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Abstract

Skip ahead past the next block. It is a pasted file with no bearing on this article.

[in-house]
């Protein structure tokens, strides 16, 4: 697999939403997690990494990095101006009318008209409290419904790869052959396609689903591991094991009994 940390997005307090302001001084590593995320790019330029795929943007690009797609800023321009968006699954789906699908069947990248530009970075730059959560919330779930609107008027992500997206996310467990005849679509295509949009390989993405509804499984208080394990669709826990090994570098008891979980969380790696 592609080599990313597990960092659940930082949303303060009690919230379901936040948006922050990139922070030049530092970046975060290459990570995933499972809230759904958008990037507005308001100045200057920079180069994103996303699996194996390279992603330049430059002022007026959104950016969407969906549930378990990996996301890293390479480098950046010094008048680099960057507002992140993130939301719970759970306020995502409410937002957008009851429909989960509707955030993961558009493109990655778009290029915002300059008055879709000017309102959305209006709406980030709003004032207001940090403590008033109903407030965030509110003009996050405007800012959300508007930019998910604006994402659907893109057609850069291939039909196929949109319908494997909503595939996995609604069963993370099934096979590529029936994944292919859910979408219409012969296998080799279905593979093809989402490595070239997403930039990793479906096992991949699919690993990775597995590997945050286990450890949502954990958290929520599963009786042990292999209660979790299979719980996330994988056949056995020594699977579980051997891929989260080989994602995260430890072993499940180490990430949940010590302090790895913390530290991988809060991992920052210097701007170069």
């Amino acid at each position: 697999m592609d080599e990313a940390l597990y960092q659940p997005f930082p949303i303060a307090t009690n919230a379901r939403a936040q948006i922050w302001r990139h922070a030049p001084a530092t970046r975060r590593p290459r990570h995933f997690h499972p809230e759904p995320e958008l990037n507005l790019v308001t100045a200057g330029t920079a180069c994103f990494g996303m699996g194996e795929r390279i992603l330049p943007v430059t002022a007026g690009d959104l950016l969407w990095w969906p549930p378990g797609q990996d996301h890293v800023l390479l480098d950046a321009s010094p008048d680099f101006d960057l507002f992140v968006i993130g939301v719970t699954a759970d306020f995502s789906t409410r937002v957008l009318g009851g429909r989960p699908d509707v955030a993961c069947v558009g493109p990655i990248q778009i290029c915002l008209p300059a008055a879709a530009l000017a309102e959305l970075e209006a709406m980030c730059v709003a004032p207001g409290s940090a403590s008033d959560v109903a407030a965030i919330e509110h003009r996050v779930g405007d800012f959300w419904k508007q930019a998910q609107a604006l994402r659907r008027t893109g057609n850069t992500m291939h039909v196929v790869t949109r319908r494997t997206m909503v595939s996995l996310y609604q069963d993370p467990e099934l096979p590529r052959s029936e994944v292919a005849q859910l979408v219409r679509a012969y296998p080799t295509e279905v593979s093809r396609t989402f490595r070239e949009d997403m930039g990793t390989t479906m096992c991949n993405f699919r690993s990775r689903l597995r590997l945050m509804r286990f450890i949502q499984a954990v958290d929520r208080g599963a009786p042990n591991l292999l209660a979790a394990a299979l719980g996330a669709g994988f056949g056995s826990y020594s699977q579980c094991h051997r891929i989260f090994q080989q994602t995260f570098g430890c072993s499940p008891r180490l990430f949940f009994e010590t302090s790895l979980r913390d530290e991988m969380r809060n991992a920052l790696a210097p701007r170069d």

A longitudinal design was applied in a study of the development of individual differences in aggression, and their relationship to growth and sexual differentiation in the Midas cichlid, Cichlasoma citrinellum. Weight and standard length measurements, as well as several measures of aggression, were obtained at regular intervals. Size ranks within groups were stable over a period spanning an early juvenile phase through sexual maturity. Two of three aggression rank scores were also stable over this interval, but they did not relate in any direct way to social rank. As juveniles, males showed higher levels of aggression than females, but the reverse was true in adults. This sex-specific developmental change resulted both from an increase in female aggression at sexual maturity and a decline in male aggression at sexual maturity. Individuals showed distinct and stable behavioral profiles with respect to the combined aggression tests.